Archaeologists have found the world's oldest fish hooks in a cave on the Japanese island of Okinawa.
The pair, dating from about 23,000 years ago, were carved from sea snail shells and found with other ancient relics, according to a paper.
It is thought humans inhabited the island from at least 30,000 years ago, surviving despite scarce resources.
The findings suggest a wider use of advanced maritime technology in that era than previously thought.
Modern humans first moved to offshore islands some 50,000 years ago.
While fishing has been essential for early humans to spread around the planet, it is unclear how the technology evolved, with evidence limited to sites in Indonesia and Papua New Guinea.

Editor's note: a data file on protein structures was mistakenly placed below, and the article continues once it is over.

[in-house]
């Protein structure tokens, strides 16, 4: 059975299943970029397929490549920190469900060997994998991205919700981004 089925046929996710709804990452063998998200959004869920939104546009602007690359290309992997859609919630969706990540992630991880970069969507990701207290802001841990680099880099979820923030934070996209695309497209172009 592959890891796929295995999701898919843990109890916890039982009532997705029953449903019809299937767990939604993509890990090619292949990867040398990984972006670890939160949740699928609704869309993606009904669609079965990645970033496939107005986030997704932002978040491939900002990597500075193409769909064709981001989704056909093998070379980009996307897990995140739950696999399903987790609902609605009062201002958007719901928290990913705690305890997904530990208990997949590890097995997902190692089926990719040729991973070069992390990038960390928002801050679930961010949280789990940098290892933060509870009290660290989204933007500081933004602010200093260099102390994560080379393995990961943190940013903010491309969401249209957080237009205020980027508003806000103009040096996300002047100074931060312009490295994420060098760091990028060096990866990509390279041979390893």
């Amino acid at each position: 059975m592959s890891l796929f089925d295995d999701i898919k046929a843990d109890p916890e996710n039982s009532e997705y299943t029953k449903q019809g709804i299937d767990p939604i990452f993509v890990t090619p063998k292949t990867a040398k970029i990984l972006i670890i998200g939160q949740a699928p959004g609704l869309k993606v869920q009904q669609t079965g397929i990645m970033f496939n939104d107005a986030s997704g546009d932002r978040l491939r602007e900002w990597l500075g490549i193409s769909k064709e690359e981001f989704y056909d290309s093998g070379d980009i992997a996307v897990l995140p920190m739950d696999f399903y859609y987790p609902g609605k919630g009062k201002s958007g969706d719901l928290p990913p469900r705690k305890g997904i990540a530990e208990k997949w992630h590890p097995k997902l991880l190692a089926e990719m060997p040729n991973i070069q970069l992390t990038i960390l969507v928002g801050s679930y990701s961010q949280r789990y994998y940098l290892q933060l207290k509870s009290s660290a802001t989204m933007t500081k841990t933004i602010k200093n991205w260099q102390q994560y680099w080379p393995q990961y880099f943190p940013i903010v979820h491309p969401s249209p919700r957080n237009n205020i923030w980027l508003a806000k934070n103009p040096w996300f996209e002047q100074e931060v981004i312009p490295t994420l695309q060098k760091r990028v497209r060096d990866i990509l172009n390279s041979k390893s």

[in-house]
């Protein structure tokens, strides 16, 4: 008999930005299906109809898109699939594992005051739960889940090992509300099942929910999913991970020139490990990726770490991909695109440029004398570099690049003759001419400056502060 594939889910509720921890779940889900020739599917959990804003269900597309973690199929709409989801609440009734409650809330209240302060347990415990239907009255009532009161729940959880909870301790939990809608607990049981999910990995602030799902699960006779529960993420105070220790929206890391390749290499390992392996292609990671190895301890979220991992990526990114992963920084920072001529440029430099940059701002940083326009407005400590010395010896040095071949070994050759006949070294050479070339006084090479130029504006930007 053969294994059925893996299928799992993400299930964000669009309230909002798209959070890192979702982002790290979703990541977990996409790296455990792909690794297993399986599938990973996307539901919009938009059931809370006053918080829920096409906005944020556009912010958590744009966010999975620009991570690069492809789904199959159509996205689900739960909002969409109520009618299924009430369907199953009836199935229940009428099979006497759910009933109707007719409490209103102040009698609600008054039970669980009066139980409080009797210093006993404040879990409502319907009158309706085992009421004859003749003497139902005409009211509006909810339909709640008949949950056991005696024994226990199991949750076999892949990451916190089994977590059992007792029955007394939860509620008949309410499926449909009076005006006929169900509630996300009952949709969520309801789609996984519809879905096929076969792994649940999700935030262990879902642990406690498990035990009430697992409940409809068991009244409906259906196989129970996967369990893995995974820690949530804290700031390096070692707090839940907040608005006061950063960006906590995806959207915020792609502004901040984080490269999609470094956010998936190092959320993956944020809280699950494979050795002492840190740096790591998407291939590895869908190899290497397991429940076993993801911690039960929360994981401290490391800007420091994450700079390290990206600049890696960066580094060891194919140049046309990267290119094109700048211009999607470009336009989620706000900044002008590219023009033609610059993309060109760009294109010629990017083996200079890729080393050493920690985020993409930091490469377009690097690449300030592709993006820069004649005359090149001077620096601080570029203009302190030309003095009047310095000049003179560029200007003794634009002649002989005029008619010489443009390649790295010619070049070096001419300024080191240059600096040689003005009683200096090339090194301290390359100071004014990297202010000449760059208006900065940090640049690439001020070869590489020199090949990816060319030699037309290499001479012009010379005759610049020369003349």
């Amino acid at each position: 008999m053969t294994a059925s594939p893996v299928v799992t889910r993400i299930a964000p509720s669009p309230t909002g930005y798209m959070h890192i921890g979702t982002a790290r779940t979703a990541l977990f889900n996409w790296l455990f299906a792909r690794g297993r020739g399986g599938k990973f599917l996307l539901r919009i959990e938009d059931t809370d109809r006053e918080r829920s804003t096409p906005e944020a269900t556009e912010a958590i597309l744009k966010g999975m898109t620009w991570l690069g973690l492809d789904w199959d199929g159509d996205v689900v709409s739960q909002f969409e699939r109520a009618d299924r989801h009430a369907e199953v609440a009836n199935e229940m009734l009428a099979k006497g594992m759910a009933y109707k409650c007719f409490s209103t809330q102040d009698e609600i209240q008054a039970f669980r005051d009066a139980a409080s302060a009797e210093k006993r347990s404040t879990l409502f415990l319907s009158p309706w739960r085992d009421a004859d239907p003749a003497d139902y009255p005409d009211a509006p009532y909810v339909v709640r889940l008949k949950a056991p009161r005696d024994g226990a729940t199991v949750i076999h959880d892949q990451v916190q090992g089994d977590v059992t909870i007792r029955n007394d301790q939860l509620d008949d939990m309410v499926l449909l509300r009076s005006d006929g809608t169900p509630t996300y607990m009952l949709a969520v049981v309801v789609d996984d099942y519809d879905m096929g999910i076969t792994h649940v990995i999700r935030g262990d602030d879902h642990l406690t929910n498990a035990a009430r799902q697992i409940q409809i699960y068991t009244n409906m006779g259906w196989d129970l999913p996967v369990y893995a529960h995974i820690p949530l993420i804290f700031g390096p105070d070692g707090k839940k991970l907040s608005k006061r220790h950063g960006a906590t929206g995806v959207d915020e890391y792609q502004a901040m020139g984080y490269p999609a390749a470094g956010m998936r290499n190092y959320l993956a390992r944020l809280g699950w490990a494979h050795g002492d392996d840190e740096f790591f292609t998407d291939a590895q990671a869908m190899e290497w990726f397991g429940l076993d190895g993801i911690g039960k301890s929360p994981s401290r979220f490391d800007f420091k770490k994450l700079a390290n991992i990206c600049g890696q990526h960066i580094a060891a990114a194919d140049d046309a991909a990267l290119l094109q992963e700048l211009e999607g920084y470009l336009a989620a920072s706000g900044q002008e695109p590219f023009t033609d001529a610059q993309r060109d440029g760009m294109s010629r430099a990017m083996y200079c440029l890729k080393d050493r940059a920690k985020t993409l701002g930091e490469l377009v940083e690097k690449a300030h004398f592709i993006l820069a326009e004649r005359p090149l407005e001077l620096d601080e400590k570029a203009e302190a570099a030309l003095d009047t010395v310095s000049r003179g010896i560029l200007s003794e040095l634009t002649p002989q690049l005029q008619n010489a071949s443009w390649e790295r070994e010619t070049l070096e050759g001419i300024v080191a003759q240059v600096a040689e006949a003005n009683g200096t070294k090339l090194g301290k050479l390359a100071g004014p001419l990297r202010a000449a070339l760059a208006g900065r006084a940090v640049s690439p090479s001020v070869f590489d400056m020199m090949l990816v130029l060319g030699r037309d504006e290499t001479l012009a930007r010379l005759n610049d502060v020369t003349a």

"The new evidence demonstrates a geographically wider distribution of early maritime technology that extended north to the mid-latitude areas along the western Pacific coast," according to the National Academy of Sciences.
The fish hooks predate ones found in Timor, thought to be at least 16,000 years old, and Papua New Guinea, from at least 18,000 years ago.
Also found in the cave were two partially carved fish hooks, tools, beads and food debris.
The paper's authors even suggest that those who visited the cave did so seasonally, when certain species of crab were at their "most delicious".